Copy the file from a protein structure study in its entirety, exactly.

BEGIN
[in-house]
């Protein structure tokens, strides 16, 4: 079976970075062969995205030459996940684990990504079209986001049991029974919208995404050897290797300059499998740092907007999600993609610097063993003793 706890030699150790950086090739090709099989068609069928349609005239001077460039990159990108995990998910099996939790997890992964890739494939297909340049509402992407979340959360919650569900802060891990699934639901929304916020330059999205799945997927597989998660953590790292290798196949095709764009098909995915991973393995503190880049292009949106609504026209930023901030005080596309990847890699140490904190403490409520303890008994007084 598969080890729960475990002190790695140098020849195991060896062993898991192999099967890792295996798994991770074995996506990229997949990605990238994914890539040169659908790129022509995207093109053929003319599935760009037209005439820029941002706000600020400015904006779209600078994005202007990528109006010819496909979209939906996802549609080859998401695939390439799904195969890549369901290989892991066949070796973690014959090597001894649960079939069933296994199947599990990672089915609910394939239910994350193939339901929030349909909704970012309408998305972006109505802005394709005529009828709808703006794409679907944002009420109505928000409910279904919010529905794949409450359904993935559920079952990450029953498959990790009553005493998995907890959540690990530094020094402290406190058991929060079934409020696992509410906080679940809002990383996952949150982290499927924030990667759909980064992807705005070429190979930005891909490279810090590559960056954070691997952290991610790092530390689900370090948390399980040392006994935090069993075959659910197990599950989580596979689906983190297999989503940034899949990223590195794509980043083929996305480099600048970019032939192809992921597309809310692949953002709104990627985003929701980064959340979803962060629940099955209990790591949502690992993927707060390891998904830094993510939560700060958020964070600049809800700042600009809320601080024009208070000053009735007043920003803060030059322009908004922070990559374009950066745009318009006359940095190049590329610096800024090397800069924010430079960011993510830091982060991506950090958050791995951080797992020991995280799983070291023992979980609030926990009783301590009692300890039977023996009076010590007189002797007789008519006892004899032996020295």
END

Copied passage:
[in-house]
């Protein structure tokens, strides 16, 4: 079976970075062969995205030459996940684990990504079209986001049991029974919208995404050897290797300059499998740092907007999600993609610097063993003793 706890030699150790950086090739090709099989068609069928349609005239001077460039990159990108995990998910099996939790997890992964890739494939297909340049509402992407979340959360919650569900802060891990699934639901929304916020330059999205799945997927597989998660953590790292290798196949095709764009098909995915991973393995503190880049292009949106609504026209930023901030005080596309990847890699140490904190403490409520303890008994007084 598969080890729960475990002190790695140098020849195991060896062993898991192999099967890792295996798994991770074995996506990229997949990605990238994914890539040169659908790129022509995207093109053929003319599935760009037209005439820029941002706000600020400015904006779209600078994005202007990528109006010819496909979209939906996802549609080859998401695939390439799904195969890549369901290989892991066949070796973690014959090597001894649960079939069933296994199947599990990672089915609910394939239910994350193939339901929030349909909704970012309408998305972006109505802005394709005529009828709808703006794409679907944002009420109505928000409910279904919010529905794949409450359904993935559920079952990450029953498959990790009553005493998995907890959540690990530094020094402290406190058991929060079934409020696992509410906080679940809002990383996952949150982290499927924030990667759909980064992807705005070429190979930005891909490279810090590559960056954070691997952290991610790092530390689900370090948390399980040392006994935090069993075959659910197990599950989580596979689906983190297999989503940034899949990223590195794509980043083929996305480099600048970019032939192809992921597309809310692949953002709104990627985003929701980064959340979803962060629940099955209990790591949502690992993927707060390891998904830094993510939560700060958020964070600049809800700042600009809320601080024009208070000053009735007043920003803060030059322009908004922070990559374009950066745009318009006359940095190049590329610096800024090397800069924010430079960011993510830091982060991506950090958050791995951080797992020991995280799983070291023992979980609030926990009783301590009692300890039977023996009076010590007189002797007789008519006892004899032996020295």